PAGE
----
GEOGRAPHY

Sulphate aerosol contamination may lead to increased summer precipitation in arid regions of Central Asia


Schematic diagram of the mechanism by which anthropogenic sulfate aerosol pollution leads to increased summer precipitation in the arid zone of Central Asia. Photo courtesy of the author of the paper

The arid zone of central Asia, known as the “Central Asian arid zone”, which includes the five Central Asian countries and Xinjiang, is one of the largest non-zonal arid areas on the earth and the most vulnerable areas for water resources and ecosystems. According to research literature reports and a variety of observations, the arid region of Central Asia, especially Xinjiang region of China, has shown a significant trend of wetting in the past few decades. However, the influencing factors and driving mechanisms of this wetting trend are not fully understood so far.

Recently, Professor Xie Xiaoning of the Climate Simulation Team of the Institute of Earth Environment, Chinese Academy of Sciences, and other scientists from the United States, Europe and Japan conducted multi-model simulation research based on the Precipitation Drive and Response Model Comparison Program (PDRMIP).

Their findings suggest that anthropogenic sulfate aerosol pollution in South and East Asia leads to a significant increase in summer precipitation, especially convective precipitation and extreme precipitation, in arid regions of Central Asia.

“This explains the significant wetting trend in the arid regions of Central Asia.” Xie Xiaoning recounted, “The increase in sulfate aerosol concentration in polluted areas in South and East Asia reduces the atmospheric temperature in the mid-latitudes of Asia through a fast reaction process, thereby triggering the Asian westerly jet stream in the upper troposphere to move in the direction of the equator. ”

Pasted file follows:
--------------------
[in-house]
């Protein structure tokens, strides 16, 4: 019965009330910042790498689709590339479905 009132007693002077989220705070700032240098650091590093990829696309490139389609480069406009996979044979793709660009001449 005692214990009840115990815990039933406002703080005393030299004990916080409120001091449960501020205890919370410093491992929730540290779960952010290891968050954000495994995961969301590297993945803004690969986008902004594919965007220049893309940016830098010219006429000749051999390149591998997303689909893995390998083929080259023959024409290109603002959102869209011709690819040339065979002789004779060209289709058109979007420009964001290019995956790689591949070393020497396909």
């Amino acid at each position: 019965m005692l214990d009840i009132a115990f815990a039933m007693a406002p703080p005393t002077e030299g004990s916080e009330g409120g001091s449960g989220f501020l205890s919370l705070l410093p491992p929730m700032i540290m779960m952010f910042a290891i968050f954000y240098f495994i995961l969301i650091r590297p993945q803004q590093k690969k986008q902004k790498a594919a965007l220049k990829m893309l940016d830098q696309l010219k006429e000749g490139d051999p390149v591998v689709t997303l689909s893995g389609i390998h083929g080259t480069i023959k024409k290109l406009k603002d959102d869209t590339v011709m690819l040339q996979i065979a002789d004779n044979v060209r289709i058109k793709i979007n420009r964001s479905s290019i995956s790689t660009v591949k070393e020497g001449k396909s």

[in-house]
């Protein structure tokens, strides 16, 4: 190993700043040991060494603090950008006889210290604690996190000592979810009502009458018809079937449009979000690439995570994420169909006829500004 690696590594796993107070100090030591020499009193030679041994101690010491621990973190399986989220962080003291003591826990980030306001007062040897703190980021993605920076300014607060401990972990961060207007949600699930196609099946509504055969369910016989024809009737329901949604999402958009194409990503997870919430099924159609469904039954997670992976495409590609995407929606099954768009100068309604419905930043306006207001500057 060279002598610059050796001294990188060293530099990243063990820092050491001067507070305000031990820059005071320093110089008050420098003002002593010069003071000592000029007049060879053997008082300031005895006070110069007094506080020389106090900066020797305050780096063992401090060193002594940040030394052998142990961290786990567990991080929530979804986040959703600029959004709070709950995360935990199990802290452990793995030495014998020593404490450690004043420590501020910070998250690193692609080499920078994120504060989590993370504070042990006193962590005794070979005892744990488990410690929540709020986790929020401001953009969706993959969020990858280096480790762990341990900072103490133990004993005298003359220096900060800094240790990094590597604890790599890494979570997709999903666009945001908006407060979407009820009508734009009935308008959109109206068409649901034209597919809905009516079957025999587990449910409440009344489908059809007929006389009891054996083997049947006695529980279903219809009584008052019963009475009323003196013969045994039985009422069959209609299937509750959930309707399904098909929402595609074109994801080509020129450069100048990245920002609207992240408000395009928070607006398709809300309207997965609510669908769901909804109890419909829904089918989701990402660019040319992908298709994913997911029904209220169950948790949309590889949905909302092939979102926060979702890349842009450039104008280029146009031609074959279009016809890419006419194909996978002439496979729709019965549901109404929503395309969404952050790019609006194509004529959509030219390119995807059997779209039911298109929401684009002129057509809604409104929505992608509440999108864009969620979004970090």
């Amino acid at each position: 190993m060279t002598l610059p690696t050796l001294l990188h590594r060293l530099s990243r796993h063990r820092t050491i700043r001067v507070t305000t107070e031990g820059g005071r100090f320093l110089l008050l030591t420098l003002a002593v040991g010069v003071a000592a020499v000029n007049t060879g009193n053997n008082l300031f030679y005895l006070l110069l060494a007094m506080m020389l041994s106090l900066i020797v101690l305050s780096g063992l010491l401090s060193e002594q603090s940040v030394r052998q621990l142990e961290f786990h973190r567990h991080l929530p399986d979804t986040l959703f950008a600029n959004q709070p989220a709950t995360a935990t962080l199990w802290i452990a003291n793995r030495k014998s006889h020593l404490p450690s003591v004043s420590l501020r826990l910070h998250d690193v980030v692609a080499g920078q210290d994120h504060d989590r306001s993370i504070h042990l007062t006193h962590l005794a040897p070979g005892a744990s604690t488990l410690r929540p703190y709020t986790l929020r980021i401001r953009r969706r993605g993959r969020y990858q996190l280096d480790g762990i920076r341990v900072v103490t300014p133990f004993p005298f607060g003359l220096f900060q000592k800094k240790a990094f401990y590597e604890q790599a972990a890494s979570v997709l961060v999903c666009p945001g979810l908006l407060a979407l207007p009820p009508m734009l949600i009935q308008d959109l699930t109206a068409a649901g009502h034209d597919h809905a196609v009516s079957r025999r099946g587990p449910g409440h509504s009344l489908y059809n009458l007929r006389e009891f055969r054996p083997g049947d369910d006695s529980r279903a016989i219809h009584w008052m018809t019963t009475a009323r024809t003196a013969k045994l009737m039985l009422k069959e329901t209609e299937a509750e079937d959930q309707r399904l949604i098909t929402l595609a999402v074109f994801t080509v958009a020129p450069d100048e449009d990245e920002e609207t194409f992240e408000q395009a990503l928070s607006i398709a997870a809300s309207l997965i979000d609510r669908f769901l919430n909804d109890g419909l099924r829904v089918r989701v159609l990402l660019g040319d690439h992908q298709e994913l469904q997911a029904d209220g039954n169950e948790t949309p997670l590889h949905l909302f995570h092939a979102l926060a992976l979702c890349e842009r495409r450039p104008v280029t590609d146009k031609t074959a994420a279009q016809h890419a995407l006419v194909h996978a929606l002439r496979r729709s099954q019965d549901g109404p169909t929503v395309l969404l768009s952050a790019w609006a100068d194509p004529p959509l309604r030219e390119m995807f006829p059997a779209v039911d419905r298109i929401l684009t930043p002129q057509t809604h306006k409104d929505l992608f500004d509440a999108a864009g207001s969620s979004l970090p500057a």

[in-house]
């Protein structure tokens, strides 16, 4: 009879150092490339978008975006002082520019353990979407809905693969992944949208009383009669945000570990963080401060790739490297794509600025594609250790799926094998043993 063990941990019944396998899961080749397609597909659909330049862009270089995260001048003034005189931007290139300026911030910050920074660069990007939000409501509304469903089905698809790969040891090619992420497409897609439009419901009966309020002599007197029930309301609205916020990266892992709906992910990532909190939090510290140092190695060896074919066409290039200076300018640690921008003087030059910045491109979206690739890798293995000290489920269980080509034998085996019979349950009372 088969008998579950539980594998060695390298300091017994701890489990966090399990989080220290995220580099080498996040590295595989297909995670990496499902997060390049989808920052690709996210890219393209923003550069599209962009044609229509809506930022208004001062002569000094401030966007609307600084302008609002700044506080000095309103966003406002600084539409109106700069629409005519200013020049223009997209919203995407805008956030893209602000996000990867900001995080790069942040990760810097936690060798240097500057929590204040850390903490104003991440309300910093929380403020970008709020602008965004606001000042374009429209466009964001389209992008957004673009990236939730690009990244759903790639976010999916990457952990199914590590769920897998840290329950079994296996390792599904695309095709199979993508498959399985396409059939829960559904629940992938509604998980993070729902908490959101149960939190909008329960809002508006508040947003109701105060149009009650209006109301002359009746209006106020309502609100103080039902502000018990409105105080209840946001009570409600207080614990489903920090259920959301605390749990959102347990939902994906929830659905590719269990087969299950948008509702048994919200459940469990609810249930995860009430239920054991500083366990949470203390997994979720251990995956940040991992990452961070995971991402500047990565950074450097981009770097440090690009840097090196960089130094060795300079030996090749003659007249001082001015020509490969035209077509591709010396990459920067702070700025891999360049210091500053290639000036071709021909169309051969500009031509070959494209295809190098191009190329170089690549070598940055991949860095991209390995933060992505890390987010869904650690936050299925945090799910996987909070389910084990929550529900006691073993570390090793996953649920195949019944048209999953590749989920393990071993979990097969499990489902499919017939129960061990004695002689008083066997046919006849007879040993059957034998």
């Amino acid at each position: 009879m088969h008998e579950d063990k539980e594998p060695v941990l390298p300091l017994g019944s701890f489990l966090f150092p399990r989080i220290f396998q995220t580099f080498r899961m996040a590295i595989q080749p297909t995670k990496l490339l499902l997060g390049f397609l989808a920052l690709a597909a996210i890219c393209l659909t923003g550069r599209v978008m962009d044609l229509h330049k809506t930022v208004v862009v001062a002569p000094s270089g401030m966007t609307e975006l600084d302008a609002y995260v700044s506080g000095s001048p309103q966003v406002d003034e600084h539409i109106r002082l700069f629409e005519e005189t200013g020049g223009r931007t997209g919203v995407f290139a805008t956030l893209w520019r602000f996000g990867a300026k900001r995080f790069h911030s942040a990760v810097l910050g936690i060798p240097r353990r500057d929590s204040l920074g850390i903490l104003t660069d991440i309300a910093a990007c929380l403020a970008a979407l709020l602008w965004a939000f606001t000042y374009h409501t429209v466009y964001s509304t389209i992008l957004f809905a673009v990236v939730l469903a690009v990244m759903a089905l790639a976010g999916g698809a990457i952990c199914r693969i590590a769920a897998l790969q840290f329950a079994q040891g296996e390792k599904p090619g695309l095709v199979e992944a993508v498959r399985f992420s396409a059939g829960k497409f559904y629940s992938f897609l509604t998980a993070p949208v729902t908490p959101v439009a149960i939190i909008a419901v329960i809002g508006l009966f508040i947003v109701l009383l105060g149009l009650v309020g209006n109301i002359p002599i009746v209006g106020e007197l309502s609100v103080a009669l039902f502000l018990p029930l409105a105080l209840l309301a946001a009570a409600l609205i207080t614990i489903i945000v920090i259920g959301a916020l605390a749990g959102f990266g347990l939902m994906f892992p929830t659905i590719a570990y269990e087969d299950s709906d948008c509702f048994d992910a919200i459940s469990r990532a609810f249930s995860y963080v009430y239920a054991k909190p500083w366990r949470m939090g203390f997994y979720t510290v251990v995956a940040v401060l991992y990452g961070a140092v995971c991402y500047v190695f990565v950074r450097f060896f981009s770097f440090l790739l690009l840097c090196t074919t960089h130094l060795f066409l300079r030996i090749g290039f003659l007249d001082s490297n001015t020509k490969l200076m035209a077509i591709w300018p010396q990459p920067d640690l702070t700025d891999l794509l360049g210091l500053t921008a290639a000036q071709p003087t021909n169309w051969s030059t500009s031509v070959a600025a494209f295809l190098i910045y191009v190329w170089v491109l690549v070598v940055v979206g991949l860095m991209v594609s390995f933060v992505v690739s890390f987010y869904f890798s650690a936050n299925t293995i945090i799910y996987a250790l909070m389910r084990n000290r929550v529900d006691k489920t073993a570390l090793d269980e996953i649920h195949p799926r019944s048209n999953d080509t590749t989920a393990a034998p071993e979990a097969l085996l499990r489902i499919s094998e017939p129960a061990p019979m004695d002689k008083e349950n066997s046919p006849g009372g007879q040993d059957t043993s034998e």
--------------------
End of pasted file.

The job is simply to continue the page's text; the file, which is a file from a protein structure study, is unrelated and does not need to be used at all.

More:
“Through the analysis of the water vapor budget, we also found that the southward movement of the westerly jet stream is conducive to the increase in water vapor supply from low latitudes and the accumulation of water vapor in the arid areas of Central Asia.” Xie further explained, “In contrast, absorbent black carbon aerosols will cause the westward jet stream in Asia to move northward, resulting in a decrease in summer precipitation in the arid region of Central Asia, which may partially offset the climatic effects of sulfate aerosols.” ”

The findings were published in Communications Earth & Environment.

Experts in this field believe that the results of this study also show that there is a remote correlation between precipitation anomalies in the arid region of Central Asia and anthropogenic aerosol emissions in South and East Asia, highlighting the long-range effects of anthropogenic aerosols on atmospheric circulation and water cycle, and pointing out that climate change in northwest China is not only affected by global greenhouse gas emissions, but also relies on aerosol emissions from polluted areas in South and East Asia, and also provides new clues for accurately predicting future climate change in northwest China.

It is reported that the research was jointly funded by the National Natural Science Foundation of China (41991254) and the Strategic Leading Science and Technology Project of the Chinese Academy of Sciences (XDB40030100). (Source: China Science News, Zhang Xingyong, Yan Tao)

Information about the paper:https://doi.org/10.1038/s43247-022-00660-x



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